Any time you change a factory engineered design you can get yourself in trouble. Automobiles have been designed from the ground up with one thing in mind: economy, but not economy such as gas mileage or price for the consumer. This economy is the per unit cost. Manufacturers have always wanted to economize on the building of their cars. This is a simple fact. To that end, every part of a car is balanced to perform with the other parts and is only built as heavily as it needs to be, rarely more and often less resulting in cars which are built flawed from an engineering standpoint right from the factory. Automotive engineers have been capable of building perfectly reliable cars for decades, but not with the constraints given them by the accountants in charge of production costs and boards of directors interested in quarterly profit.
So, along comes you, with great ideas on how to make your favorite body style into a boulevard cruiser with horsepower galore and modern handling. Now the right way to do this is to build the car from the front to the back, bottom to top, using common sense and balanced parts which you know will work with one another. Unfortunately this is often beyond the means of many rodders so what happens is things get done in little bits and pieces and this can lead to a lot of troubles.
When you make modifications to a car, you have to think the whole thing through. When you channel a whole lot more horsepower through a car than it started out with or was designed for something is going to break. Take a drive shaft designed for a motor which doesn't exceed one hundred horse. If you use it to transfer 300 horse, it is not going to take it for long. Either you are going to break universals or you will actually break the shaft itself. I had a drive shaft at one time that came off a car which was overengined. I wish I had kept it because it illustrated what a powerful motor can do. This shaft was actually corkscrewed into a sharp point and almost looked like it was made that way.
Rear end gears also take a beating and can fail. A lot of people think that because a rear end is massive in appearance it will take lots of horse. Often these old rear ends are massive simply because the manufacturers, lacking high quality steels and the kind of metallurgy we have the benefit of, built the parts massively in order to assure that they would not break under those contemporary loads. Increasing the loads with a modern engine will cause certain problems.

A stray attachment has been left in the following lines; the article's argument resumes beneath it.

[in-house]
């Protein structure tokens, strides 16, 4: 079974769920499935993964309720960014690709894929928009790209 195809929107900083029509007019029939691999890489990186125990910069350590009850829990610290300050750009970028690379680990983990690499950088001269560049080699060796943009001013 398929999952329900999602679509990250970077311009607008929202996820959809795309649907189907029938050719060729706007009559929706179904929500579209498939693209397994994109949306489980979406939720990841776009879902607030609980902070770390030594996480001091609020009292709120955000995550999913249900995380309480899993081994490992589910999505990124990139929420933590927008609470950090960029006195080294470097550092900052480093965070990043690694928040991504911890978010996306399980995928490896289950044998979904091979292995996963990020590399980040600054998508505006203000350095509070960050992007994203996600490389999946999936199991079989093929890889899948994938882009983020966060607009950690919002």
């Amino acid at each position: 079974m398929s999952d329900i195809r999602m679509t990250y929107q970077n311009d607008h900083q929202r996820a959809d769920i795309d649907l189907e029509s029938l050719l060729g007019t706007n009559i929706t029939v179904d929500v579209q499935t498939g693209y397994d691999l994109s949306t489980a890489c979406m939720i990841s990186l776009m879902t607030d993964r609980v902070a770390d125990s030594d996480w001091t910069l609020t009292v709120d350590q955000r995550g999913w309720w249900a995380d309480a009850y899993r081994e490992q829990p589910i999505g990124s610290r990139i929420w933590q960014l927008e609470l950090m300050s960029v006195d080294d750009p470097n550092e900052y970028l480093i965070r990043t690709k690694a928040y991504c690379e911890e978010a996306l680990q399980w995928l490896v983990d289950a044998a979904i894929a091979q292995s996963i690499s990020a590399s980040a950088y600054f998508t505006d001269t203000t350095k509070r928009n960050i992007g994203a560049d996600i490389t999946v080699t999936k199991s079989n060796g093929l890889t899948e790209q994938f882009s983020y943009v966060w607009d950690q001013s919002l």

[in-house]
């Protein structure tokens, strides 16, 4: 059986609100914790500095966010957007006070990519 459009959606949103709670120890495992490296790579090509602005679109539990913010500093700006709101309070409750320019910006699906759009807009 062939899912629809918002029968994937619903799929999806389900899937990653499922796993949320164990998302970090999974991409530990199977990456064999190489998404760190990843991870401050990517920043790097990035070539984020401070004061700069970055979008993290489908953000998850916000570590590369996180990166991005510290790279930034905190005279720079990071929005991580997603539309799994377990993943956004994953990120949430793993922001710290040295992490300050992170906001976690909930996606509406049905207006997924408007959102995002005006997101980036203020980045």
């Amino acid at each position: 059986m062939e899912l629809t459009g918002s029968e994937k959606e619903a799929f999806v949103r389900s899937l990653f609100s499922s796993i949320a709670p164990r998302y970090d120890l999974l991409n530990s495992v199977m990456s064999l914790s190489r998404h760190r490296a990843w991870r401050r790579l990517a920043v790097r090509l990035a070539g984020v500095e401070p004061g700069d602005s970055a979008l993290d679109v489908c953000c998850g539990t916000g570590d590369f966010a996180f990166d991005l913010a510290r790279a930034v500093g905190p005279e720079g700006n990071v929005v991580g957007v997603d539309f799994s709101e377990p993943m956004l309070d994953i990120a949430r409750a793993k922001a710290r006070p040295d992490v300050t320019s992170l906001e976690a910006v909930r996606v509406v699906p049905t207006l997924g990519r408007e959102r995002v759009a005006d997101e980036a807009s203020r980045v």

The same can be said for old suspensions. If you are going to dramatically increase the horsepower flowing down your driveline, make sure your suspension is going to be able to take the added torque and twisting. Just adding modern shocks is not the answer. Although they serve a valuable purpose in dampening road shock and bounce, a new set of flashy shocks will not make a forty year old set of leaf springs happy about absorbing the forces imposed on them by stomping your foot down on the accelerator when the light changes to green. You will often see old cars actually twist sideways of the start and dart about until they reach a speed where the engine is actually pushing the car at the same speed as it is moving. It never fails to horrify me that on lookers ohh and ahh at this as it is certainly not either safe or desirable in a straight line car. It is a calamitous handling problem brought about by a body and chassis which are trying to absorb loads that they were never intended to encounter. This can end up with everything from frame cracking, spring breakage and other failures through to a complete loss of control of the car.
Another problem is that of under building an engine itself. The first and most often made mistake is over carburation. If you put a carb on that pumps more fuel, it will not make the car go faster, it just makes it run richer which is hard on the engine as a whole. If you are going to put a high performance part of any sort on a motor it has to be done in concert with others. No point having a high performance coil if the original coil sparked all the plugs and all the gas exploded.